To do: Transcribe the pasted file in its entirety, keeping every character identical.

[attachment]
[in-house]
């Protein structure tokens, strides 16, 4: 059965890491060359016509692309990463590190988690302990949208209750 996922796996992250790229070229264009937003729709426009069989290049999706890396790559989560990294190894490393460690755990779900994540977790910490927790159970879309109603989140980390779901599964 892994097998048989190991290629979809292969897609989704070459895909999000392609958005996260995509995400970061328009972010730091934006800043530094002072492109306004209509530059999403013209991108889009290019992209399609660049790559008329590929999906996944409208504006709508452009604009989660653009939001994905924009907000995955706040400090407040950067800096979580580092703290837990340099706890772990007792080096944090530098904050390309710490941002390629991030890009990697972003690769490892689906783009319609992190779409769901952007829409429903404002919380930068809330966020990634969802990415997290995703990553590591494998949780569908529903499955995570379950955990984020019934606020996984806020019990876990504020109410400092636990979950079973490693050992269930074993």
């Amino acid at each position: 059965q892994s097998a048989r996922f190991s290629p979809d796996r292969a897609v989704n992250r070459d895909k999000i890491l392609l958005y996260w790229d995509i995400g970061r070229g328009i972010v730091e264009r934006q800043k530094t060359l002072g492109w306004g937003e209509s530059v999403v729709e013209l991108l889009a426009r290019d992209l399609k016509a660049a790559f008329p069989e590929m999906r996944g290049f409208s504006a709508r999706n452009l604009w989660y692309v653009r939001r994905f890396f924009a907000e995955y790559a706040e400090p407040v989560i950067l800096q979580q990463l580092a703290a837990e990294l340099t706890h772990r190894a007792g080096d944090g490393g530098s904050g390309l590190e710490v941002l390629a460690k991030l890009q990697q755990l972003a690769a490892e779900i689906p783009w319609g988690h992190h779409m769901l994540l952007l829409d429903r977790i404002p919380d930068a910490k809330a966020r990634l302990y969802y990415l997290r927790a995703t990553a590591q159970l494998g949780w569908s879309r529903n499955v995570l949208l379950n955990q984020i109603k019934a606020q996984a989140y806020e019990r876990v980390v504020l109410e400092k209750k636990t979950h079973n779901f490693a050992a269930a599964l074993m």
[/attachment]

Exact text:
[in-house]
């Protein structure tokens, strides 16, 4: 059965890491060359016509692309990463590190988690302990949208209750 996922796996992250790229070229264009937003729709426009069989290049999706890396790559989560990294190894490393460690755990779900994540977790910490927790159970879309109603989140980390779901599964 892994097998048989190991290629979809292969897609989704070459895909999000392609958005996260995509995400970061328009972010730091934006800043530094002072492109306004209509530059999403013209991108889009290019992209399609660049790559008329590929999906996944409208504006709508452009604009989660653009939001994905924009907000995955706040400090407040950067800096979580580092703290837990340099706890772990007792080096944090530098904050390309710490941002390629991030890009990697972003690769490892689906783009319609992190779409769901952007829409429903404002919380930068809330966020990634969802990415997290995703990553590591494998949780569908529903499955995570379950955990984020019934606020996984806020019990876990504020109410400092636990979950079973490693050992269930074993």
């Amino acid at each position: 059965q892994s097998a048989r996922f190991s290629p979809d796996r292969a897609v989704n992250r070459d895909k999000i890491l392609l958005y996260w790229d995509i995400g970061r070229g328009i972010v730091e264009r934006q800043k530094t060359l002072g492109w306004g937003e209509s530059v999403v729709e013209l991108l889009a426009r290019d992209l399609k016509a660049a790559f008329p069989e590929m999906r996944g290049f409208s504006a709508r999706n452009l604009w989660y692309v653009r939001r994905f890396f924009a907000e995955y790559a706040e400090p407040v989560i950067l800096q979580q990463l580092a703290a837990e990294l340099t706890h772990r190894a007792g080096d944090g490393g530098s904050g390309l590190e710490v941002l390629a460690k991030l890009q990697q755990l972003a690769a490892e779900i689906p783009w319609g988690h992190h779409m769901l994540l952007l829409d429903r977790i404002p919380d930068a910490k809330a966020r990634l302990y969802y990415l997290r927790a995703t990553a590591q159970l494998g949780w569908s879309r529903n499955v995570l949208l379950n955990q984020i109603k019934a606020q996984a989140y806020e019990r876990v980390v504020l109410e400092k209750k636990t979950h079973n779901f490693a050992a269930a599964l074993m």